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Volume: 7, Issue: 5, Sep-Oct, 2019
DOI: 10.7324/JABB.2019.70501

Research Article

Bioprospecting of phosphorus solubilizing bacteria from Renuka Lake Ecosystems, Lesser Himalayas


Divjot Kour1, Kusam Lata Rana1, Neelam Yadav2, Ajar Nath Yadav1

  Author Affiliations


Abstract

In the present study, diversity and plant growth promoting traits of bacteria isolated from Renuka Lake, Himachal Pradesh was investigated. A total of three samples, including sediment (pH-7.3), sub-surface water (pH-8.1), and surface water (pH-8.2), were collected. A total of 65 bacterial isolates were obtained on different growth media. Among 65 isolates 18 isolates were found to be solubilizers of phosphorus. The maximum amount of phosphorus was solubilized by EU-RL 54 (7,976 ± 0.01 μg/l) followed by EU-RL 53 (6,322 ± 0.01 μg/l). Phosphorus solubilizers also possessed other plant growth promoting traits, such as the production of ammonia, hydrogen cyanide, zinc solubilization, production of hydrolytic enzymes. The isolates were identified belonging to different genera Acinetobacter, Bacillus, Enterobacter, Klebsiella, Proteus, Pseudomonas, and Staphylococcus. This is the first report for these plant growth promoting bacteria to solubilize a considerable amount of phosphorus isolated from Ecosystems, Lesser Himalayas.

Keywords:

Diversity, lesser Himalayas, PGP traits, P-solubilization, Renuka Lake.



Citation: Kour D, Rana KL, Yadav N, Yadav AN. Bioprospecting of phosphorus solubilizing bacteria from Renuka Lake Ecosystems, Lesser Himalayas. J Appl Biol Biotech 2019;7(05):1–6. Doi: http://dx.doi.org/10.7324/JABB.2019.70501


Copyright: Author(s). This is an Open Access article distributed under the terms of the Creative Commons Attribution Non-Commercial License, which permits non-commercial re-use, distribution, and reproduction in any medium, provided the original work is properly cited.

References

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2. Kumar A, Ng DH, Wu Y, Cao B. Microbial community composition and putative biogeochemical functions in the sediment and water of tropical granite quarry lakes. Microbial Ecol 2019;77(1):1-11. https://doi.org/10.1007/s00248-018-1204-2

3. Jørgensen BB, Boetius A. Feast and famine-microbial life in the deep-sea bed. Nat Rev Microbiol 2007;5(10):770. https://doi.org/10.1038/nrmicro1745

4. Lozupone CA, Knight R. Global patterns in bacterial diversity. Proc Natl Acad Sci 2007;104(27):11436-40. https://doi.org/10.1073/pnas.0611525104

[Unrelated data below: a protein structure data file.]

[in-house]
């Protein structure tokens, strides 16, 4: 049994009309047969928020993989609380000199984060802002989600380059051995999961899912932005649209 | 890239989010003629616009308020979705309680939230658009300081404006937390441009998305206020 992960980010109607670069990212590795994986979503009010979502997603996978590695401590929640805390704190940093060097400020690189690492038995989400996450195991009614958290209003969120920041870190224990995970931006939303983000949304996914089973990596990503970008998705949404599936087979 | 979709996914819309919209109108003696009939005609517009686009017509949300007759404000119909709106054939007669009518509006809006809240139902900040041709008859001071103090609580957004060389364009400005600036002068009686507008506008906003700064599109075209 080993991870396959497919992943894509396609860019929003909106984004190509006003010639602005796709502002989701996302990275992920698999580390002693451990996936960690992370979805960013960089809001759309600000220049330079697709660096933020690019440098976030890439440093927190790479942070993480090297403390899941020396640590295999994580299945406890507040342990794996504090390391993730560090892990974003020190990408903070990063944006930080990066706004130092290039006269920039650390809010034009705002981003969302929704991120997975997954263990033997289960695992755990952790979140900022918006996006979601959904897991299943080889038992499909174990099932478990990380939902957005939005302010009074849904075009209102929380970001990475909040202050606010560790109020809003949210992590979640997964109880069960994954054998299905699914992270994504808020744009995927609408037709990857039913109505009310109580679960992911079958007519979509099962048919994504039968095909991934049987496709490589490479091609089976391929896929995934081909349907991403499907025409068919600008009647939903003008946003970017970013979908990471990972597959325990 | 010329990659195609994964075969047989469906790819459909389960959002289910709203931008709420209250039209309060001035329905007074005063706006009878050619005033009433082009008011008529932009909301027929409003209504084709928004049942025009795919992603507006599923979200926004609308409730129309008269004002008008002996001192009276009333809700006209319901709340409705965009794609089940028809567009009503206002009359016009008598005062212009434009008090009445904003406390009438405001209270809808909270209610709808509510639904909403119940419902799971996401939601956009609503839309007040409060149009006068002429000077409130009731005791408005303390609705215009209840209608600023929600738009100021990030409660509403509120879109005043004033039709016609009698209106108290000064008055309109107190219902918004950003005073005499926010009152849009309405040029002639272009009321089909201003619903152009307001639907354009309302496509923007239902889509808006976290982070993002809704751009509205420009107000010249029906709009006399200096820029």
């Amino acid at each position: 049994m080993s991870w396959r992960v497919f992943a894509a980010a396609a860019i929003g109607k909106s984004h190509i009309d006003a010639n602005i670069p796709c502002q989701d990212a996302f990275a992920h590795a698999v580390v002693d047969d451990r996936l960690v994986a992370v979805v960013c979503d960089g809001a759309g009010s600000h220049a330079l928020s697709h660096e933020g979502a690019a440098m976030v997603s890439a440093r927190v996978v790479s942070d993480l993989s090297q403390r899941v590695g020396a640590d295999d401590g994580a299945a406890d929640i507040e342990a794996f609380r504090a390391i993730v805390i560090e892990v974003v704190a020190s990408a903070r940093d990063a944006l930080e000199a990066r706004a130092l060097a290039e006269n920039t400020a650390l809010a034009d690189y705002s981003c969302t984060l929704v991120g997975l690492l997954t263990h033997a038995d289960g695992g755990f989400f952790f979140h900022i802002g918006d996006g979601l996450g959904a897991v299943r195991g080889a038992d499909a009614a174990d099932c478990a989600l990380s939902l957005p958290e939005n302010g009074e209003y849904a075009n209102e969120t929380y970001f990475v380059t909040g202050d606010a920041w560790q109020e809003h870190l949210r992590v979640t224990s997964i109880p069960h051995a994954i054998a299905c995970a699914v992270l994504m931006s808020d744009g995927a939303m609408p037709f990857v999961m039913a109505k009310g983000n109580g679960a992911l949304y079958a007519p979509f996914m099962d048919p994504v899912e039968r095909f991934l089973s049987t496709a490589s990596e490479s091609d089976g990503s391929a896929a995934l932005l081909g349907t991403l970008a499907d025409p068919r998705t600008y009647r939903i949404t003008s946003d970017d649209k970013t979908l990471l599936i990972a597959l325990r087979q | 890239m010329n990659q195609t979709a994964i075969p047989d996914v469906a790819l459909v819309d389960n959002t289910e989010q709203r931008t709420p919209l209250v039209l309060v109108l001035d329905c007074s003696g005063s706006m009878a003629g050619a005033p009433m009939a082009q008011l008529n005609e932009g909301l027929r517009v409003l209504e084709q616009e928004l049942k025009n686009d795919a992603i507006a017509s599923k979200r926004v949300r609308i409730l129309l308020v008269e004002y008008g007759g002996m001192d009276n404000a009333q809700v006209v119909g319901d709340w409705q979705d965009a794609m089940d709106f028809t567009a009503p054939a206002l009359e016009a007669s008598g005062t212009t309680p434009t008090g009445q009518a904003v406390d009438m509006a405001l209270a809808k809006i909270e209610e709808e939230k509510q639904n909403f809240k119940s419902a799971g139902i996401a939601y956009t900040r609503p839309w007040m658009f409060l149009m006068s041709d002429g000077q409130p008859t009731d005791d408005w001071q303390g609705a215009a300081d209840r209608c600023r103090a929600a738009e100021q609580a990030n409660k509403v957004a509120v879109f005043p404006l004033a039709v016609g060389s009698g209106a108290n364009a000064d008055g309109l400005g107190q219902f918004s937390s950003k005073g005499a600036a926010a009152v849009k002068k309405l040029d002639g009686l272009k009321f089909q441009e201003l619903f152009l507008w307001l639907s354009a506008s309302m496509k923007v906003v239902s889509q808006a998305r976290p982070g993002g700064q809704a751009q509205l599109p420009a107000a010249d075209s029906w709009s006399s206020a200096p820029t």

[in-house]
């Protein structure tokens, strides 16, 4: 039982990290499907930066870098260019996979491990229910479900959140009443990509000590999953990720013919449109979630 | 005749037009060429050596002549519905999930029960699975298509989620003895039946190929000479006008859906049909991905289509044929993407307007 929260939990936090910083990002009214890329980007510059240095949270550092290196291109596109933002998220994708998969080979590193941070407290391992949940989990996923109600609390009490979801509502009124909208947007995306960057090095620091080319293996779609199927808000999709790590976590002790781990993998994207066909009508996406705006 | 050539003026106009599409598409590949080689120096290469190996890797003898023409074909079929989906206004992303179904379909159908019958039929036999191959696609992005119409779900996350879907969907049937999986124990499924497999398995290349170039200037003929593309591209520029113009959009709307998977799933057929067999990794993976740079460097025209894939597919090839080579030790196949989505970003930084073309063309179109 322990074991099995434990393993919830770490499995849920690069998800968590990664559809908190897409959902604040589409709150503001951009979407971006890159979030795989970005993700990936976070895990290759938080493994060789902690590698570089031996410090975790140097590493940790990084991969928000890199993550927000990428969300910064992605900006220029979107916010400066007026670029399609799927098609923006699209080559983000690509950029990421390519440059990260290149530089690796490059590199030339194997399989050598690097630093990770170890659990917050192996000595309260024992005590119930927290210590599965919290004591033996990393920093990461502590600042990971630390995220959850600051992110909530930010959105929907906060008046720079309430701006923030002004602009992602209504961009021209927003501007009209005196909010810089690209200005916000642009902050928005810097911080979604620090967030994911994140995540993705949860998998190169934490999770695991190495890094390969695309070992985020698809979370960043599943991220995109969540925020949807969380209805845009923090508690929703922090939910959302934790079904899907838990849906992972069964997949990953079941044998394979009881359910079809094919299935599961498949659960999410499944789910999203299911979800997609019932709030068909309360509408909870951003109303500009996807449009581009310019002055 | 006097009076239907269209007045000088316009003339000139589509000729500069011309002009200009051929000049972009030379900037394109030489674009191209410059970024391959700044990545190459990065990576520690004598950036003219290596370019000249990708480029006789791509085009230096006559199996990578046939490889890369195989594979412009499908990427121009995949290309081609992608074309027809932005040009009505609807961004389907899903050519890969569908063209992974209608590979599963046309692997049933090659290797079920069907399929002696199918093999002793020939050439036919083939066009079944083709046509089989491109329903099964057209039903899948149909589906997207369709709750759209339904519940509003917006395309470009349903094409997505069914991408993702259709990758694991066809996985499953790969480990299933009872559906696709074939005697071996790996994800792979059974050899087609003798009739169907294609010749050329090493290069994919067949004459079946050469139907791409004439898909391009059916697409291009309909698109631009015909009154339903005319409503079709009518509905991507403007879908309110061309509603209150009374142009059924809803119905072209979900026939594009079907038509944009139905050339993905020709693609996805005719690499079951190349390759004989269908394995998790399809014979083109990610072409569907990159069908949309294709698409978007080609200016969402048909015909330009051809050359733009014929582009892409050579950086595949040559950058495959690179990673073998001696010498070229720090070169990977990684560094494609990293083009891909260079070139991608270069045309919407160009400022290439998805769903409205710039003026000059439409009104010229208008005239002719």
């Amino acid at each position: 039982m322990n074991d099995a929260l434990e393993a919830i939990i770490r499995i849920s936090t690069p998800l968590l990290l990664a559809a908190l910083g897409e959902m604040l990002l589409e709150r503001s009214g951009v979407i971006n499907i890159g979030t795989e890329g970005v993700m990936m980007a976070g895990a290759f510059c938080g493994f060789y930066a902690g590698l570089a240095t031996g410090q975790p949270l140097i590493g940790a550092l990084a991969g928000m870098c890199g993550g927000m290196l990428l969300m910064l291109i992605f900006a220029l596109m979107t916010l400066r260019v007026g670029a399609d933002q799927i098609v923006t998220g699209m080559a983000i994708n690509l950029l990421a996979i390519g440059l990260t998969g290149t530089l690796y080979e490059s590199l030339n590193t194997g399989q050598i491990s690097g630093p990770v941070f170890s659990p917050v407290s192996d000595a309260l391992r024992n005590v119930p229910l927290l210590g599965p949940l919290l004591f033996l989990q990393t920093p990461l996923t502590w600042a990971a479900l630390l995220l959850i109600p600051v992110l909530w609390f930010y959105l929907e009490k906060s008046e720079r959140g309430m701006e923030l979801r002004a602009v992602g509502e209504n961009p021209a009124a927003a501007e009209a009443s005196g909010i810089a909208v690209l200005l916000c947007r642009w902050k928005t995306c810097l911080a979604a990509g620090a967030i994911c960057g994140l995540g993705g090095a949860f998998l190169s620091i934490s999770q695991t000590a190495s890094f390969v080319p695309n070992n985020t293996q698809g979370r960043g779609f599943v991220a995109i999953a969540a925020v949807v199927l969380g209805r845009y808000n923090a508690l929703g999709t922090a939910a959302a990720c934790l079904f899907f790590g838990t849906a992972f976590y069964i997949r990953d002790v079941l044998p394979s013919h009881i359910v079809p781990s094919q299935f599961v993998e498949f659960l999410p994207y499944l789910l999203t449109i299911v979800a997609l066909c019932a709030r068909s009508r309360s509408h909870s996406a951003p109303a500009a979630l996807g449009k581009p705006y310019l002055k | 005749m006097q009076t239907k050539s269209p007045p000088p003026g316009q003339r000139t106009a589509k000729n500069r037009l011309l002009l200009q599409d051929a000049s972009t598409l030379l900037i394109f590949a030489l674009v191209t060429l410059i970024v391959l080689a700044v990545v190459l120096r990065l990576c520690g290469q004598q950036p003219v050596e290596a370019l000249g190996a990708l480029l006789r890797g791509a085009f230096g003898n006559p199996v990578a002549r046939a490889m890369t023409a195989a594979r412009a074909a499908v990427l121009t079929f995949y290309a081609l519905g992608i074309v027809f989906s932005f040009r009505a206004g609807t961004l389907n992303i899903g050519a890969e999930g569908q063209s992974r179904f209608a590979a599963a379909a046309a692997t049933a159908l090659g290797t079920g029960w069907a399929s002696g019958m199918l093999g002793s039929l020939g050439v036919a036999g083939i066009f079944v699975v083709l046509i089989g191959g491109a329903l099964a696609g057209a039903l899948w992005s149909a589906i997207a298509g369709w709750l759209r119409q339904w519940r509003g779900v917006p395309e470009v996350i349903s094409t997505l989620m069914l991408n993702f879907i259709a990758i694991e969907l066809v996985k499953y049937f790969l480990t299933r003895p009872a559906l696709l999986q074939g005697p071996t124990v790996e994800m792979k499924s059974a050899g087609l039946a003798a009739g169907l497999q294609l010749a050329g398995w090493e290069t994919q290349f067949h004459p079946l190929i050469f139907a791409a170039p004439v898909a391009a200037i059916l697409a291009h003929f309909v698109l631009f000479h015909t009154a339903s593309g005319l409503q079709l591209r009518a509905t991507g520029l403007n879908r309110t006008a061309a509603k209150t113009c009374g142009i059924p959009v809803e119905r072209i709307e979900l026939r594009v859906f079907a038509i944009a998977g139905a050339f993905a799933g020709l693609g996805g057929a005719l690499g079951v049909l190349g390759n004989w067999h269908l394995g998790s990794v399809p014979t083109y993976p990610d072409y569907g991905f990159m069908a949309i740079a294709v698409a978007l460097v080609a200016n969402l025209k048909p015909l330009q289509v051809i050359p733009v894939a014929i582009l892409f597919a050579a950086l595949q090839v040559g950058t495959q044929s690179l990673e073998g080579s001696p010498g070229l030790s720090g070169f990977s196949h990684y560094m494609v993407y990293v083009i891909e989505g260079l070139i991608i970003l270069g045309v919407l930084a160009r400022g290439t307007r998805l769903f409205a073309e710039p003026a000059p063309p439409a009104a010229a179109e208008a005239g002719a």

5. Gibbons SM, Jones E, Bearquiver A, Blackwolf F, Roundstone W, Scott N, et al. Human and environmental impacts on river sediment microbial communities. PLoS One 2014;9(5):e97435. https://doi.org/10.1371/journal.pone.0097435

6. Das BK, Kaur P. Geochemistry of Renuka Lake and wetland sediments, Lesser Himalaya (India): implications for source-area weathering, provenance, and tectonic setting. Environ Geol 2008;54(1):147-63. https://doi.org/10.1007/s00254-007-0801-z

7. Joshi KL. Geography of Himachal Pradesh. National Book Trust, New Delhi, India, 1984.

8. Mohan L, Sharma R, Tak P. Renuka wetland: a newfound abode for migratory birds in Himachal Pradesh. Indian Forester 2005;131(2):163-9.

9. Chauhan R. Seasonal fluctuations of zooplankton in Renuka lake, Himachal Pradesh. Uttar Pradesh J Zool 1993:17-20.

10. Das BK, Kaur P. Major ion chemistry of Renuka lake and weathering processes, Sirmaur district, Himachal Pradesh, India. Environ Geol 2001;40(7):908-17. https://doi.org/10.1007/s002540100268

11. Verma P, Yadav A, Kazy S, Saxena A, Suman A. Elucidating the diversity and plant growth promoting attributes of wheat (Triticum aestivum) associated acidotolerant bacteria from southern hills zone of India. Natl J Life Sci 2013;10(2):219-26.

12. Yadav AN, Sharma D, Gulati S, Singh S, Kaushik R, Dey R, Pal KK, Saxena AK. Haloarchaea endowed with phosphorus solubilization attribute implicated in phosphorus cycle. Sci Rep 2015;5(12293). https://doi.org/10.1038/srep12293

13. Murphy J, Riley JP. A modified single solution method for the determination of phosphate in natural waters. Anal Chim Acta 1962;27:31-6. https://doi.org/10.1016/S0003-2670(00)88444-5

14. Yadav AN, Sachan SG, Verma P, Kaushik R, Saxena AK. Cold active hydrolytic enzymes production by psychrotrophic Bacilli isolated from three sub-glacial lakes of NW Indian Himalayas. J Basic Microbiol 2016;56:294-307. https://doi.org/10.1002/jobm.201500230